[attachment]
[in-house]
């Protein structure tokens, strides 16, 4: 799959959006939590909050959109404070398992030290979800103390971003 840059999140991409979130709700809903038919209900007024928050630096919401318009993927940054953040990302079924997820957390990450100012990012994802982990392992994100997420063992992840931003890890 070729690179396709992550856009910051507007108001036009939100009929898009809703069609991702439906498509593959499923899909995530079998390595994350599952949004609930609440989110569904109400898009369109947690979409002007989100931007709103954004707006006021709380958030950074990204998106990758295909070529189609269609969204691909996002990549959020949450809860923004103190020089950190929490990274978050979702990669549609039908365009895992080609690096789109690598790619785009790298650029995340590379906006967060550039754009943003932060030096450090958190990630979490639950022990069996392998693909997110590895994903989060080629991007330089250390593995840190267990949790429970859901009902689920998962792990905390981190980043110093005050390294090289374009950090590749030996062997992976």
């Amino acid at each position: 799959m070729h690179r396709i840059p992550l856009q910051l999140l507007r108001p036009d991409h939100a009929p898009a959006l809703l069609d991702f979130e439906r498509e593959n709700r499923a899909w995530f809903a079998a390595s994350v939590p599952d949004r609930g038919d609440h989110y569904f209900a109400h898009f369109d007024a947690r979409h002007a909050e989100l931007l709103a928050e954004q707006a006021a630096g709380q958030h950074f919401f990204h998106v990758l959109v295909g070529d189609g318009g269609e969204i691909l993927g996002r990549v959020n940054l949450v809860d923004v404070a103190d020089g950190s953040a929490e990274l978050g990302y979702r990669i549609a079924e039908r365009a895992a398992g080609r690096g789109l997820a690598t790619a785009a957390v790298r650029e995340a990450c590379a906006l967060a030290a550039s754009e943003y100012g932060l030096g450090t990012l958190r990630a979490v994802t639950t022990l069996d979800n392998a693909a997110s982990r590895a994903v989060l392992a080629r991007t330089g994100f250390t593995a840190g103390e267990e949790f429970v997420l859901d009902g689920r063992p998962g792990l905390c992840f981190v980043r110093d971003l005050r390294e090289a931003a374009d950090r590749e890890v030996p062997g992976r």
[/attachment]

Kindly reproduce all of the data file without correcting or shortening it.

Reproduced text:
[in-house]
């Protein structure tokens, strides 16, 4: 799959959006939590909050959109404070398992030290979800103390971003 840059999140991409979130709700809903038919209900007024928050630096919401318009993927940054953040990302079924997820957390990450100012990012994802982990392992994100997420063992992840931003890890 070729690179396709992550856009910051507007108001036009939100009929898009809703069609991702439906498509593959499923899909995530079998390595994350599952949004609930609440989110569904109400898009369109947690979409002007989100931007709103954004707006006021709380958030950074990204998106990758295909070529189609269609969204691909996002990549959020949450809860923004103190020089950190929490990274978050979702990669549609039908365009895992080609690096789109690598790619785009790298650029995340590379906006967060550039754009943003932060030096450090958190990630979490639950022990069996392998693909997110590895994903989060080629991007330089250390593995840190267990949790429970859901009902689920998962792990905390981190980043110093005050390294090289374009950090590749030996062997992976």
């Amino acid at each position: 799959m070729h690179r396709i840059p992550l856009q910051l999140l507007r108001p036009d991409h939100a009929p898009a959006l809703l069609d991702f979130e439906r498509e593959n709700r499923a899909w995530f809903a079998a390595s994350v939590p599952d949004r609930g038919d609440h989110y569904f209900a109400h898009f369109d007024a947690r979409h002007a909050e989100l931007l709103a928050e954004q707006a006021a630096g709380q958030h950074f919401f990204h998106v990758l959109v295909g070529d189609g318009g269609e969204i691909l993927g996002r990549v959020n940054l949450v809860d923004v404070a103190d020089g950190s953040a929490e990274l978050g990302y979702r990669i549609a079924e039908r365009a895992a398992g080609r690096g789109l997820a690598t790619a785009a957390v790298r650029e995340a990450c590379a906006l967060a030290a550039s754009e943003y100012g932060l030096g450090t990012l958190r990630a979490v994802t639950t022990l069996d979800n392998a693909a997110s982990r590895a994903v989060l392992a080629r991007t330089g994100f250390t593995a840190g103390e267990e949790f429970v997420l859901d009902g689920r063992p998962g792990l905390c992840f981190v980043r110093d971003l005050r390294e090289a931003a374009d950090r590749e890890v030996p062997g992976r």